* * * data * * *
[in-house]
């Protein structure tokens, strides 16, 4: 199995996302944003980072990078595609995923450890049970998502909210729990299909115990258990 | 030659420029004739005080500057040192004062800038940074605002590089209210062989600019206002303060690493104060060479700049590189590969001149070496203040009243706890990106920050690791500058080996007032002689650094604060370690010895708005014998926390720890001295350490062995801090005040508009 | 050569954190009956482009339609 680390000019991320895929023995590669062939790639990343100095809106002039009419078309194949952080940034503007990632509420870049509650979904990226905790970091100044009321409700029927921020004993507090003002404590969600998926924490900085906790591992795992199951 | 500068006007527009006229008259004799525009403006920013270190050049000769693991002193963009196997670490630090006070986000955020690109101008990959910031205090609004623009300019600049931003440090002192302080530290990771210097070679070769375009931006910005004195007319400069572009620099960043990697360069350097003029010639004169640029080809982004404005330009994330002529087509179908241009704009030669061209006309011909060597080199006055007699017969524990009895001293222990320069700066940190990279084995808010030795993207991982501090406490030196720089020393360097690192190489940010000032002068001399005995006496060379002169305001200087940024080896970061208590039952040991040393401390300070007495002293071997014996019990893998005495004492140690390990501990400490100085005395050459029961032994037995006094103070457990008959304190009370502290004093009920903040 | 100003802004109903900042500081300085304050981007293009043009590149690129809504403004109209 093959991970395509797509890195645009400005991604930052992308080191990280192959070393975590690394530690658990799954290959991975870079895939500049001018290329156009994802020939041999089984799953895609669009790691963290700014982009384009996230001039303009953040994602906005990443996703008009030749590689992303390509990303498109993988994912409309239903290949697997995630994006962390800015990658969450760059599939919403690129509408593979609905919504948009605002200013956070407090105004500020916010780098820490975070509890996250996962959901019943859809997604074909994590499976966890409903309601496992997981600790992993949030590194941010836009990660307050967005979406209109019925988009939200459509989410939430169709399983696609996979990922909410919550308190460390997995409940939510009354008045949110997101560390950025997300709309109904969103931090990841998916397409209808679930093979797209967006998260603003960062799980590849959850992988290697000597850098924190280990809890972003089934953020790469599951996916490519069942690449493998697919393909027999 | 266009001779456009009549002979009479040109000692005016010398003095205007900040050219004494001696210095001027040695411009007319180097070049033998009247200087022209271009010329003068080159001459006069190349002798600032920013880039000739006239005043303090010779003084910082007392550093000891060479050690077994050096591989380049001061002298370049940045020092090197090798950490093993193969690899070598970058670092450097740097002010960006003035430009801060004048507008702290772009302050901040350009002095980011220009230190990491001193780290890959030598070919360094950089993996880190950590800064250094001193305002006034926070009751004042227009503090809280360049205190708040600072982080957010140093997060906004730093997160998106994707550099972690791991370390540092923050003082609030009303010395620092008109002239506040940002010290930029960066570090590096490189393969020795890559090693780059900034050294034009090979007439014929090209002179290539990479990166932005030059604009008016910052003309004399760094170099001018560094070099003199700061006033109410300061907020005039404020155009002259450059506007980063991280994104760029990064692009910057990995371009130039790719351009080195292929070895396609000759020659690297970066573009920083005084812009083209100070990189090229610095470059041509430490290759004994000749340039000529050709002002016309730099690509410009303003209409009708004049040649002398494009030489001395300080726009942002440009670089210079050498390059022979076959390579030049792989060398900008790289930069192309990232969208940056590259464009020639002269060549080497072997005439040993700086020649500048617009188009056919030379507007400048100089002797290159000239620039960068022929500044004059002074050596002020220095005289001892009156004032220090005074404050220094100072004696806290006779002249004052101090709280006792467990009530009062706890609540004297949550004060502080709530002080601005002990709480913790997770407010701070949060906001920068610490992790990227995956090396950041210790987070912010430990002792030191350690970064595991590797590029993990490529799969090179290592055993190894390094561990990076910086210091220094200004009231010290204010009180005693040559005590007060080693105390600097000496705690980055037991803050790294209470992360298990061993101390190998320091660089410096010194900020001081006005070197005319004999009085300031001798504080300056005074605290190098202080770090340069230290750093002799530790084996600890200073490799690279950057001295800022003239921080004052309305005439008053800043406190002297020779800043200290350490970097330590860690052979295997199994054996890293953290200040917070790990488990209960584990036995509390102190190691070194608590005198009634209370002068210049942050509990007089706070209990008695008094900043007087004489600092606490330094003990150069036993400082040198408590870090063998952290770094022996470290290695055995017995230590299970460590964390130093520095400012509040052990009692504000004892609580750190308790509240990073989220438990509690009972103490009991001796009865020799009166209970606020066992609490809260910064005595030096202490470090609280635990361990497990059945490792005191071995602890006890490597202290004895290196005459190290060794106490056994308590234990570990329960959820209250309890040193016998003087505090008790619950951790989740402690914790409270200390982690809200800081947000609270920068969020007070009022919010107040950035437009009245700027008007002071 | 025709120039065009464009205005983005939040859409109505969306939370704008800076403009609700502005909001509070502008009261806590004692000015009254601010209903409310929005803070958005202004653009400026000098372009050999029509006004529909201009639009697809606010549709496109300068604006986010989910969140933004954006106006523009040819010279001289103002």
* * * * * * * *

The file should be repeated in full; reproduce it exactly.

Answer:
[in-house]
């Protein structure tokens, strides 16, 4: 199995996302944003980072990078595609995923450890049970998502909210729990299909115990258990 | 030659420029004739005080500057040192004062800038940074605002590089209210062989600019206002303060690493104060060479700049590189590969001149070496203040009243706890990106920050690791500058080996007032002689650094604060370690010895708005014998926390720890001295350490062995801090005040508009 | 050569954190009956482009339609 680390000019991320895929023995590669062939790639990343100095809106002039009419078309194949952080940034503007990632509420870049509650979904990226905790970091100044009321409700029927921020004993507090003002404590969600998926924490900085906790591992795992199951 | 500068006007527009006229008259004799525009403006920013270190050049000769693991002193963009196997670490630090006070986000955020690109101008990959910031205090609004623009300019600049931003440090002192302080530290990771210097070679070769375009931006910005004195007319400069572009620099960043990697360069350097003029010639004169640029080809982004404005330009994330002529087509179908241009704009030669061209006309011909060597080199006055007699017969524990009895001293222990320069700066940190990279084995808010030795993207991982501090406490030196720089020393360097690192190489940010000032002068001399005995006496060379002169305001200087940024080896970061208590039952040991040393401390300070007495002293071997014996019990893998005495004492140690390990501990400490100085005395050459029961032994037995006094103070457990008959304190009370502290004093009920903040 | 100003802004109903900042500081300085304050981007293009043009590149690129809504403004109209 093959991970395509797509890195645009400005991604930052992308080191990280192959070393975590690394530690658990799954290959991975870079895939500049001018290329156009994802020939041999089984799953895609669009790691963290700014982009384009996230001039303009953040994602906005990443996703008009030749590689992303390509990303498109993988994912409309239903290949697997995630994006962390800015990658969450760059599939919403690129509408593979609905919504948009605002200013956070407090105004500020916010780098820490975070509890996250996962959901019943859809997604074909994590499976966890409903309601496992997981600790992993949030590194941010836009990660307050967005979406209109019925988009939200459509989410939430169709399983696609996979990922909410919550308190460390997995409940939510009354008045949110997101560390950025997300709309109904969103931090990841998916397409209808679930093979797209967006998260603003960062799980590849959850992988290697000597850098924190280990809890972003089934953020790469599951996916490519069942690449493998697919393909027999 | 266009001779456009009549002979009479040109000692005016010398003095205007900040050219004494001696210095001027040695411009007319180097070049033998009247200087022209271009010329003068080159001459006069190349002798600032920013880039000739006239005043303090010779003084910082007392550093000891060479050690077994050096591989380049001061002298370049940045020092090197090798950490093993193969690899070598970058670092450097740097002010960006003035430009801060004048507008702290772009302050901040350009002095980011220009230190990491001193780290890959030598070919360094950089993996880190950590800064250094001193305002006034926070009751004042227009503090809280360049205190708040600072982080957010140093997060906004730093997160998106994707550099972690791991370390540092923050003082609030009303010395620092008109002239506040940002010290930029960066570090590096490189393969020795890559090693780059900034050294034009090979007439014929090209002179290539990479990166932005030059604009008016910052003309004399760094170099001018560094070099003199700061006033109410300061907020005039404020155009002259450059506007980063991280994104760029990064692009910057990995371009130039790719351009080195292929070895396609000759020659690297970066573009920083005084812009083209100070990189090229610095470059041509430490290759004994000749340039000529050709002002016309730099690509410009303003209409009708004049040649002398494009030489001395300080726009942002440009670089210079050498390059022979076959390579030049792989060398900008790289930069192309990232969208940056590259464009020639002269060549080497072997005439040993700086020649500048617009188009056919030379507007400048100089002797290159000239620039960068022929500044004059002074050596002020220095005289001892009156004032220090005074404050220094100072004696806290006779002249004052101090709280006792467990009530009062706890609540004297949550004060502080709530002080601005002990709480913790997770407010701070949060906001920068610490992790990227995956090396950041210790987070912010430990002792030191350690970064595991590797590029993990490529799969090179290592055993190894390094561990990076910086210091220094200004009231010290204010009180005693040559005590007060080693105390600097000496705690980055037991803050790294209470992360298990061993101390190998320091660089410096010194900020001081006005070197005319004999009085300031001798504080300056005074605290190098202080770090340069230290750093002799530790084996600890200073490799690279950057001295800022003239921080004052309305005439008053800043406190002297020779800043200290350490970097330590860690052979295997199994054996890293953290200040917070790990488990209960584990036995509390102190190691070194608590005198009634209370002068210049942050509990007089706070209990008695008094900043007087004489600092606490330094003990150069036993400082040198408590870090063998952290770094022996470290290695055995017995230590299970460590964390130093520095400012509040052990009692504000004892609580750190308790509240990073989220438990509690009972103490009991001796009865020799009166209970606020066992609490809260910064005595030096202490470090609280635990361990497990059945490792005191071995602890006890490597202290004895290196005459190290060794106490056994308590234990570990329960959820209250309890040193016998003087505090008790619950951790989740402690914790409270200390982690809200800081947000609270920068969020007070009022919010107040950035437009009245700027008007002071 | 025709120039065009464009205005983005939040859409109505969306939370704008800076403009609700502005909001509070502008009261806590004692000015009254601010209903409310929005803070958005202004653009400026000098372009050999029509006004529909201009639009697809606010549709496109300068604006986010989910969140933004954006106006523009040819010279001289103002």